In the midst of the Cotonou Agreement renegotiation, one thing is clear: relations between Africa and Europe must be maintained, strengthened and directed towards our common interests, as advocated in Institut Montaigne’s latest report: Europe-Afrique: partenaires particuliers (French version only). What are these common interests? What are the emerging political and employment issues? Dominique Lafont, former Africa Director of the Bolloré Group, and Frannie Léautier, former Vice-President of the World Bank, both members of Institut Montaigne’s taskforce, share their analysis.
What are Europe's and Africa's interests in building a stronger partnership?
This cooperation is valuable for several reasons. First, there is common interest in reacting to climate change, which will impact the two continents that are very close geographically. Secondly, the geographical proximity offers opportunities for commercial and cultural exchanges, ideas and innovations, particularly in the digital realm. Some African innovations in digital technology are worth sharing with Europe: mobile money, telemedicine, and in the agricultural sector. Finally, there is a financial interest in this cooperation: Europe is the largest investor in Africa. 40% of the financial resources flowing into Africa come from Europe. Thus, this cooperation could have a significant impact on both continents.
The partnership is important for political, economic and cultural reasons.
On the political level, who knows Africa better than Europe? It is perhaps Europe that has the greatest interest in seeing Africa evolve in a peaceful way, which requires better governance, more attention to civil society’s needs and, naturally, more democracy, which is the best guarantee that politics is accountable to the citizen.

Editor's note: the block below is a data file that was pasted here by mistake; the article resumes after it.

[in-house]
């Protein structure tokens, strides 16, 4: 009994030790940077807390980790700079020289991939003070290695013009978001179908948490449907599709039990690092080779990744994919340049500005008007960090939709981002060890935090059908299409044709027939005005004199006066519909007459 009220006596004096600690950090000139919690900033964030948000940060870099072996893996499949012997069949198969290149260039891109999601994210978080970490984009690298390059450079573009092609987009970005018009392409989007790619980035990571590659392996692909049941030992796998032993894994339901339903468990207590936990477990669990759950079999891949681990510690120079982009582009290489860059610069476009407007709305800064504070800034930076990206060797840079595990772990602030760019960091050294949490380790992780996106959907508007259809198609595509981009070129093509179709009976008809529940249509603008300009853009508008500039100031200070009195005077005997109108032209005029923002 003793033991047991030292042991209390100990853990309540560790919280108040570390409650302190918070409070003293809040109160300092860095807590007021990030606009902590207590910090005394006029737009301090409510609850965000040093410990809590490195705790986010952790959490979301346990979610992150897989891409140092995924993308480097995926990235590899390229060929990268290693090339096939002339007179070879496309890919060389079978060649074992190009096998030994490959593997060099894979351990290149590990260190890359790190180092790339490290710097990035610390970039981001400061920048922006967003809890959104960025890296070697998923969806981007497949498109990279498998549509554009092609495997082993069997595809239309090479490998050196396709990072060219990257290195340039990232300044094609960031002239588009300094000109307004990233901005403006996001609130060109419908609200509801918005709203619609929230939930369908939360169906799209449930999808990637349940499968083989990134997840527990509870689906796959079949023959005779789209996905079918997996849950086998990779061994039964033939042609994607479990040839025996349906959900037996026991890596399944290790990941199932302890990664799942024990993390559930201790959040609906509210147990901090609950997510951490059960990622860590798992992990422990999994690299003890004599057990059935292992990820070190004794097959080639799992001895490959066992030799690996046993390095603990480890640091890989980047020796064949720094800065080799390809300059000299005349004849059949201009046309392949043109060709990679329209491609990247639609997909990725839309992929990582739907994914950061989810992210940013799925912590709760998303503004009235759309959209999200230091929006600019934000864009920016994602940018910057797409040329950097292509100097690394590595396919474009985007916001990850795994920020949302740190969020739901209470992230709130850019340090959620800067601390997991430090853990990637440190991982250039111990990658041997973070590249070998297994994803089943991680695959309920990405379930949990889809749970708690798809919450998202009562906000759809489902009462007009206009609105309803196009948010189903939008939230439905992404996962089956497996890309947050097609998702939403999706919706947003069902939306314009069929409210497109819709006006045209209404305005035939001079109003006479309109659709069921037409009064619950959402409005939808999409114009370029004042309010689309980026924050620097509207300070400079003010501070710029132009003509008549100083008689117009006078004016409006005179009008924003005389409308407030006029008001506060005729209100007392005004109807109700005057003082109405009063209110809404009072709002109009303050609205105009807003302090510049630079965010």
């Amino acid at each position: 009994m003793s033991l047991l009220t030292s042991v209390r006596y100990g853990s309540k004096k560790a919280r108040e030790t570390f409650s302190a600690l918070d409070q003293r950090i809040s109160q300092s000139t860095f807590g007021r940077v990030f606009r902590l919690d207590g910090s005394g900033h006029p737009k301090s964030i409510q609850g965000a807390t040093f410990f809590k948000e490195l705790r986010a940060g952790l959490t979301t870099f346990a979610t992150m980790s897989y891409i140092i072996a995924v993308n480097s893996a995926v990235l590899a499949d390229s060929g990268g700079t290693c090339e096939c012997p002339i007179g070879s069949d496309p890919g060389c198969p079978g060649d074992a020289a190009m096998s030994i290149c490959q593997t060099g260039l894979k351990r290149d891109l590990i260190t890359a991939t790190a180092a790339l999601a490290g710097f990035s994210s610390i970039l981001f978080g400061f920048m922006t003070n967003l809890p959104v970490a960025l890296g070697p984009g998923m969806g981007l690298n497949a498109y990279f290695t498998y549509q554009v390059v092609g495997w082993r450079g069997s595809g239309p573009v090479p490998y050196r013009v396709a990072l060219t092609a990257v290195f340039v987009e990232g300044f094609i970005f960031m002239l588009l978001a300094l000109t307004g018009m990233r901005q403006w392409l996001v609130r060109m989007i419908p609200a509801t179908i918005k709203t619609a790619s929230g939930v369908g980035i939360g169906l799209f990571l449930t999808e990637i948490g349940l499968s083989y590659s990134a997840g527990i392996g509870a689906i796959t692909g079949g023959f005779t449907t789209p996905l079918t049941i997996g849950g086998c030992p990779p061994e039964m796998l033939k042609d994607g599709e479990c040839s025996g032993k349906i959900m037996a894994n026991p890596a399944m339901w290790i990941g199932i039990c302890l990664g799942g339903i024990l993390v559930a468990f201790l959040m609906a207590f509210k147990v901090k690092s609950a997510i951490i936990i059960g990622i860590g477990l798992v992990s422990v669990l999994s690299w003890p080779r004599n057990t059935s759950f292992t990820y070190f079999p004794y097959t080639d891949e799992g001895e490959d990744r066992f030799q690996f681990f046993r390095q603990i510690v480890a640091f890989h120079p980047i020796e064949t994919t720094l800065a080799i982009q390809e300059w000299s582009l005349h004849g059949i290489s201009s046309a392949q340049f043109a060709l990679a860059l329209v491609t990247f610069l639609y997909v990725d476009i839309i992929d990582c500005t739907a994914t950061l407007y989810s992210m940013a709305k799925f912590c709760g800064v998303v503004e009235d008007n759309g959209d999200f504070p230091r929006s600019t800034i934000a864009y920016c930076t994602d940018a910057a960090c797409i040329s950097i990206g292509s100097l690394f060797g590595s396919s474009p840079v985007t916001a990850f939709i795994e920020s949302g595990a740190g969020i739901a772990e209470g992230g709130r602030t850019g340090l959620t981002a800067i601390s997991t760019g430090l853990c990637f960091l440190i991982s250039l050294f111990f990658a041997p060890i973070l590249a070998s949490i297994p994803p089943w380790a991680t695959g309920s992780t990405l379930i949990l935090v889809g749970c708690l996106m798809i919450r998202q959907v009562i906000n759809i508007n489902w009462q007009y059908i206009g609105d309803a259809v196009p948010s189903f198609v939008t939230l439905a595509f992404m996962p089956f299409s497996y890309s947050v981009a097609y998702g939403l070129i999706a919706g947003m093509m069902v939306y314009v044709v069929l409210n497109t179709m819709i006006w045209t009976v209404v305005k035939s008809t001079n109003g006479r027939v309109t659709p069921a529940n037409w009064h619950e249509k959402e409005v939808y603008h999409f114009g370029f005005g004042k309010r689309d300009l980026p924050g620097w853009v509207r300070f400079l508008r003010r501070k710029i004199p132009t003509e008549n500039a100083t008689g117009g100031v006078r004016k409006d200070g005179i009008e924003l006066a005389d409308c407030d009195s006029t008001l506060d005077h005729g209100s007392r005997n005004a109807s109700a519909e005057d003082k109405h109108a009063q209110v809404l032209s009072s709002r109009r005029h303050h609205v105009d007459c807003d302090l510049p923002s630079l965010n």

On the economic level, Africa is a market with very high growth potential, which presents a natural vector for development not only for large European companies, but also for SMEs and mid-cap companies. In turn, Africa needs sustainable employment and development, and the partnership can be helpful in this regard. This can be done in the context of its industrialization, in the development of infrastructure, digital tools and in the support for the agricultural sector given Europe's expertise in this field.
On the cultural and societal level, the historical links provide fertile ground and can perhaps help Europe spread or develop the very strong cultural vector in Africa. This can shed another light on Africa worldwide, in a globalization context.
The African continent will have to absorb 30 million young people into the labor market every year. What role can Europe play in creating jobs in Africa?
Regarding employment, Europe can play important roles in three areas.
First, by training leaders, because there is a huge lack of middle management in Africa for all kinds of companies.
Secondly, Europe can have a role with regards to investments that create a large number of jobs. This is especially the case for the agricultural sector and its modernization, the digital sector, because innovation attracts young people, and industrialization, because large industries require a variety of skills and levels of training.
Finally, there is a role to play in sharing skills between continents, in hiring young Africans who have the right skills for innovative industry in Europe. This can create jobs in Africa with investments between SMEs, but also between African SMEs and large European companies.
Here again, several areas are involved.
Europe can contribute through development aid to improve education and training in Africa. This can be done by involving European schools and companies through public-private partnerships involving educational, economic and public authorities, which will make African authorities more accountable.